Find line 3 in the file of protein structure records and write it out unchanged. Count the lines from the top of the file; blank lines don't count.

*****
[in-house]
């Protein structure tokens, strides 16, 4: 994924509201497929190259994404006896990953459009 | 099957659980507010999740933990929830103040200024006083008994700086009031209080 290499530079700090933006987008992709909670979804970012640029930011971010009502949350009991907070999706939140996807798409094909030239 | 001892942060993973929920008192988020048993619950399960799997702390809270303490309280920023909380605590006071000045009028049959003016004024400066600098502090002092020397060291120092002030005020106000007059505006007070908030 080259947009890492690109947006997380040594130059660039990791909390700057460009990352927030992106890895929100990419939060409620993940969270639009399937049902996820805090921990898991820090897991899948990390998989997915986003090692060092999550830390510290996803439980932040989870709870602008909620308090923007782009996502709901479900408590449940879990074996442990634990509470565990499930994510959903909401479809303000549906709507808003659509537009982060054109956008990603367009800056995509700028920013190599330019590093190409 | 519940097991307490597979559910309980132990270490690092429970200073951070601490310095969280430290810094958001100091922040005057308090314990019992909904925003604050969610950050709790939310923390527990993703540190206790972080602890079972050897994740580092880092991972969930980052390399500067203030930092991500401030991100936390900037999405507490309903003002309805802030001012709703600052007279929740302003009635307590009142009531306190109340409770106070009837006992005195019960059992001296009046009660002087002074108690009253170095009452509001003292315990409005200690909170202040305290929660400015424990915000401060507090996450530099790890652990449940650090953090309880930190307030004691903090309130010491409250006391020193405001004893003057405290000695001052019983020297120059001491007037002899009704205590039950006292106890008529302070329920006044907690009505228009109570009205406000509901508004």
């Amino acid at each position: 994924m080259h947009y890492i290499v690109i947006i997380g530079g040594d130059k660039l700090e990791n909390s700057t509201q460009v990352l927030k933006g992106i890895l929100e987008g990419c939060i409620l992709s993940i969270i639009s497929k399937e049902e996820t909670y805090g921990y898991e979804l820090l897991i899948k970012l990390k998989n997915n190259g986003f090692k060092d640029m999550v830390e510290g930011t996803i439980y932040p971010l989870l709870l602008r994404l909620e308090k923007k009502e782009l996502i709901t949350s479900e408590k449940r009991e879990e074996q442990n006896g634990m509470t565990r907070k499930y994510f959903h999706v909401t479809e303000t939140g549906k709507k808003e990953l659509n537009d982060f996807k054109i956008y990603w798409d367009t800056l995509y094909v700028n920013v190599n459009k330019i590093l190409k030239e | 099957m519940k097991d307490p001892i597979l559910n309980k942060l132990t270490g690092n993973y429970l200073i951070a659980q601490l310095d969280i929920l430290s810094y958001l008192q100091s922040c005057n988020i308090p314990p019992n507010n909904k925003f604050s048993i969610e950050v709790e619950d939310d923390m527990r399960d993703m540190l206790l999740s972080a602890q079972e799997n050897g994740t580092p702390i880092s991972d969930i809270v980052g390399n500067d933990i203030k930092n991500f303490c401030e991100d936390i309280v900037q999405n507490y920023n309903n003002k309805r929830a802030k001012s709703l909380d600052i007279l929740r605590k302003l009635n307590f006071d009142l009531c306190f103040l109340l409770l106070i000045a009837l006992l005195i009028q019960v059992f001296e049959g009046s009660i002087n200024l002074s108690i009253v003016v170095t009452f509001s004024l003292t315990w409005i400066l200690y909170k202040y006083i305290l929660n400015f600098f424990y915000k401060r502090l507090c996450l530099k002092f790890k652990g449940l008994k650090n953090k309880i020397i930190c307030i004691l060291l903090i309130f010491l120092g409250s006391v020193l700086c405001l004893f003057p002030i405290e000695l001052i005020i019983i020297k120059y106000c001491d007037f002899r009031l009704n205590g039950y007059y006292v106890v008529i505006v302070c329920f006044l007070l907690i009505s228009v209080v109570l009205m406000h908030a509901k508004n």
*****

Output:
């Amino acid at each position: 994924m080259h947009y890492i290499v690109i947006i997380g530079g040594d130059k660039l700090e990791n909390s700057t509201q460009v990352l927030k933006g992106i890895l929100e987008g990419c939060i409620l992709s993940i969270i639009s497929k399937e049902e996820t909670y805090g921990y898991e979804l820090l897991i899948k970012l990390k998989n997915n190259g986003f090692k060092d640029m999550v830390e510290g930011t996803i439980y932040p971010l989870l709870l602008r994404l909620e308090k923007k009502e782009l996502i709901t949350s479900e408590k449940r009991e879990e074996q442990n006896g634990m509470t565990r907070k499930y994510f959903h999706v909401t479809e303000t939140g549906k709507k808003e990953l659509n537009d982060f996807k054109i956008y990603w798409d367009t800056l995509y094909v700028n920013v190599n459009k330019i590093l190409k030239e | 099957m519940k097991d307490p001892i597979l559910n309980k942060l132990t270490g690092n993973y429970l200073i951070a659980q601490l310095d969280i929920l430290s810094y958001l008192q100091s922040c005057n988020i308090p314990p019992n507010n909904k925003f604050s048993i969610e950050v709790e619950d939310d923390m527990r399960d993703m540190l206790l999740s972080a602890q079972e799997n050897g994740t580092p702390i880092s991972d969930i809270v980052g390399n500067d933990i203030k930092n991500f303490c401030e991100d936390i309280v900037q999405n507490y920023n309903n003002k309805r929830a802030k001012s709703l909380d600052i007279l929740r605590k302003l009635n307590f006071d009142l009531c306190f103040l109340l409770l106070i000045a009837l006992l005195i009028q019960v059992f001296e049959g009046s009660i002087n200024l002074s108690i009253v003016v170095t009452f509001s004024l003292t315990w409005i400066l200690y909170k202040y006083i305290l929660n400015f600098f424990y915000k401060r502090l507090c996450l530099k002092f790890k652990g449940l008994k650090n953090k309880i020397i930190c307030i004691l060291l903090i309130f010491l120092g409250s006391v020193l700086c405001l004893f003057p002030i405290e000695l001052i005020i019983i020297k120059y106000c001491d007037f002899r009031l009704n205590g039950y007059y006292v106890v008529i505006v302070c329920f006044l007070l907690i009505s228009v209080v109570l009205m406000h908030a509901k508004n």